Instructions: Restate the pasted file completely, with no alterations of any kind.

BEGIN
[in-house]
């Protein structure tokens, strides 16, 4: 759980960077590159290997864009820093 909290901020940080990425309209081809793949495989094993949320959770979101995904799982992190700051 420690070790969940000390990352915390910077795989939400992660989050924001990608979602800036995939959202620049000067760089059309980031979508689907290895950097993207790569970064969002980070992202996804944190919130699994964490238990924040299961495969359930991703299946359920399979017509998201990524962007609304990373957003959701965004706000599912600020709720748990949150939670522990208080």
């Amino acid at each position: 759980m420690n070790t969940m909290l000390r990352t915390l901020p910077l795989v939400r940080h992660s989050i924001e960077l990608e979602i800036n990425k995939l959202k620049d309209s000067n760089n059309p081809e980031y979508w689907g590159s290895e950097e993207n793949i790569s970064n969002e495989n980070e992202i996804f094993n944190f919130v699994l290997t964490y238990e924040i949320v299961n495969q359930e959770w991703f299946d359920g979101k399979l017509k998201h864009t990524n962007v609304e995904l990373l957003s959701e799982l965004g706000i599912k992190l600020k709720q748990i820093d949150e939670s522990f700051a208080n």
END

[in-house]
């Protein structure tokens, strides 16, 4: 759980960077590159290997864009820093 909290901020940080990425309209081809793949495989094993949320959770979101995904799982992190700051 420690070790969940000390990352915390910077795989939400992660989050924001990608979602800036995939959202620049000067760089059309980031979508689907290895950097993207790569970064969002980070992202996804944190919130699994964490238990924040299961495969359930991703299946359920399979017509998201990524962007609304990373957003959701965004706000599912600020709720748990949150939670522990208080």
């Amino acid at each position: 759980m420690n070790t969940m909290l000390r990352t915390l901020p910077l795989v939400r940080h992660s989050i924001e960077l990608e979602i800036n990425k995939l959202k620049d309209s000067n760089n059309p081809e980031y979508w689907g590159s290895e950097e993207n793949i790569s970064n969002e495989n980070e992202i996804f094993n944190f919130v699994l290997t964490y238990e924040i949320v299961n495969q359930e959770w991703f299946d359920g979101k399979l017509k998201h864009t990524n962007v609304e995904l990373l957003s959701e799982l965004g706000i599912k992190l600020k709720q748990i820093d949150e939670s522990f700051a208080n």